Why Do I Have Tennis Elbow?

Why Do I Have Tennis Elbow?

You may recognize this situation: The doctor diagnoses your elbow pain as something called tennis elbow–but you’ve never played tennis at all! Don’t be confused by the name – tennis elbow is a common complaint, and a background in sports isn’t necessary to be afflicted.

 

The medical term for tennis elbow is lateral epicondylosis, referring to the tendons attached to the bone in your arm near your elbow. These are the tendons that extend the wrist and fingers. But after episodes of repeated gripping or lifting, these tendon anchor muscles can become inflamed or degenerated. When this happens, the attachment of these tendons becomes weakened, and places a strain on the muscles. This can lead to intense pain. It often starts at the bony point on the underside of the elbow and radiates down your forearm. The severe pain can wake you up at night, or stop you from lifting your morning cup of coffee. 

 

Treatment and Therapy

The treatment of tennis elbow targets improving the health of these strained tendons. Restoring strength to the connected muscles is also critically important. The first thing that doctors usually recommend to treat this condition is nonsurgical management. This can include anti-inflammatory medications or steroid injections into the painful area. But in the early stages, a referral to a hand therapist is also highly recommended!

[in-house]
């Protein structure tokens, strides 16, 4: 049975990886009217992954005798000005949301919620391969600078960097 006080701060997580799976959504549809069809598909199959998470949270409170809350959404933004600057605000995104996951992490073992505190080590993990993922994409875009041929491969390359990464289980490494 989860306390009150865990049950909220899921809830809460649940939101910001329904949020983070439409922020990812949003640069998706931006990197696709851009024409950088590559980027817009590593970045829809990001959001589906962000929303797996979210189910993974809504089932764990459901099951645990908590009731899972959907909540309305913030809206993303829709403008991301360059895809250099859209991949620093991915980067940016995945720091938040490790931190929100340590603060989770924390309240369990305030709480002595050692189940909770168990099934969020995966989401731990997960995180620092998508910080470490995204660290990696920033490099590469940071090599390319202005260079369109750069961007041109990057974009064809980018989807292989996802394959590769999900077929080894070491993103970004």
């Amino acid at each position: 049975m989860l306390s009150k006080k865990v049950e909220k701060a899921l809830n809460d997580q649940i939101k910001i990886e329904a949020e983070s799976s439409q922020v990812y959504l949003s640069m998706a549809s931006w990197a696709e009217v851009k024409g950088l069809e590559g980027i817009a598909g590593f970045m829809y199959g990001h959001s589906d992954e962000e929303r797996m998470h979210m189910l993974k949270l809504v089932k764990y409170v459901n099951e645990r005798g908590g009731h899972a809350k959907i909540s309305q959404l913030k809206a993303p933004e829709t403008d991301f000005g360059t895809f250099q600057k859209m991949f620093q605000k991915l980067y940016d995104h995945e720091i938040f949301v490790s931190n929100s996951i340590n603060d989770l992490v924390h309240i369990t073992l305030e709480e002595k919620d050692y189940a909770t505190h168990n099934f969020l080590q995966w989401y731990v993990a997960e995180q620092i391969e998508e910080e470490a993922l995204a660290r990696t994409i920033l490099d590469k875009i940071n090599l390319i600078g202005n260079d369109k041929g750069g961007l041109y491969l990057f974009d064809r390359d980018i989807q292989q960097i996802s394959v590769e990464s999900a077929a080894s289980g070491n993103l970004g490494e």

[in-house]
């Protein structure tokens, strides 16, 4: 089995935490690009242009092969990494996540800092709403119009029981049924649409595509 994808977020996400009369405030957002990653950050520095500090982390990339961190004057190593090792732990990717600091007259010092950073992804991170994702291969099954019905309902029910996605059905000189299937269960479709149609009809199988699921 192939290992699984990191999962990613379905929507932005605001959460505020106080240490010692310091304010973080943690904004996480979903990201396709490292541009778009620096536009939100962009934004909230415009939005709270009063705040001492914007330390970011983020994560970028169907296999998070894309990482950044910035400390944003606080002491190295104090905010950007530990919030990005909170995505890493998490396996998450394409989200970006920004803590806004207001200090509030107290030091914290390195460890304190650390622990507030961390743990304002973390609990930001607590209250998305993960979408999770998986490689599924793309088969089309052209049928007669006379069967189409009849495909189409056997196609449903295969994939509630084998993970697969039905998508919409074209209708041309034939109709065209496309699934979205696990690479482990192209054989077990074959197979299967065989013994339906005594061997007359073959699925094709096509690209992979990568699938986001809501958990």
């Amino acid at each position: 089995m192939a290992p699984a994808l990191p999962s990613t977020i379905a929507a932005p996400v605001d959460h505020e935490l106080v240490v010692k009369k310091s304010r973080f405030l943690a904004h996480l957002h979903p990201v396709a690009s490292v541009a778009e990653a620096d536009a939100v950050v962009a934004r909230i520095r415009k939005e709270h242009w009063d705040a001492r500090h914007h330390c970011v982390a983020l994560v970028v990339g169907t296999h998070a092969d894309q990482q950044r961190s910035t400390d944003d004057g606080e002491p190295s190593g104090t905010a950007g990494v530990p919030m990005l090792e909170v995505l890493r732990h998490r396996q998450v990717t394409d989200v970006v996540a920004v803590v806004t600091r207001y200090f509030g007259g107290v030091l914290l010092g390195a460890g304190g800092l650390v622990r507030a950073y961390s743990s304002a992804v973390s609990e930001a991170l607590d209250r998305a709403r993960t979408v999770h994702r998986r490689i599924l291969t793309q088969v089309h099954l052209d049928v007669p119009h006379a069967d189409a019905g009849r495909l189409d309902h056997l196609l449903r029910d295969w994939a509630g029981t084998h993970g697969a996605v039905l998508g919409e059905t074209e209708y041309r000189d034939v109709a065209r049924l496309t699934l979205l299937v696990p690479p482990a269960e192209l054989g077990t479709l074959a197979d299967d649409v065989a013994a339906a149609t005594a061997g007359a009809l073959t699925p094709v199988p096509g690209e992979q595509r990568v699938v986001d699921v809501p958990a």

An occupational therapist, or a therapist who specializes in working with the hand, wrist, and elbow, will identify what is needed to alleviate the pain in the short term and restore the tendon’s health in the long term. Hand therapists use manual techniques that will help you to move smoothly and comfortably through the stages of healing. In some cases, the therapist may need to customize a splint or brace for you. They will also develop a program of exercises and stretches that you can do at home when you are ready.

 

Whether you’re Roger Federer or an Average Joe, tennis elbow can be a painful, stressful ailment. But a good therapist is key to achieving your goals when it comes to recovering, and is the first step on the road to getting you back in the action!

 

Article written by Joanne E. Petrunik, OTR/L. Joanne specializes in Hand Therapy, Upper Extremity Rehabilitation, Sports Injuries and Pre- and Post- Operative Rehabilitation. You can request an appointment with Joanne at one of our locations.


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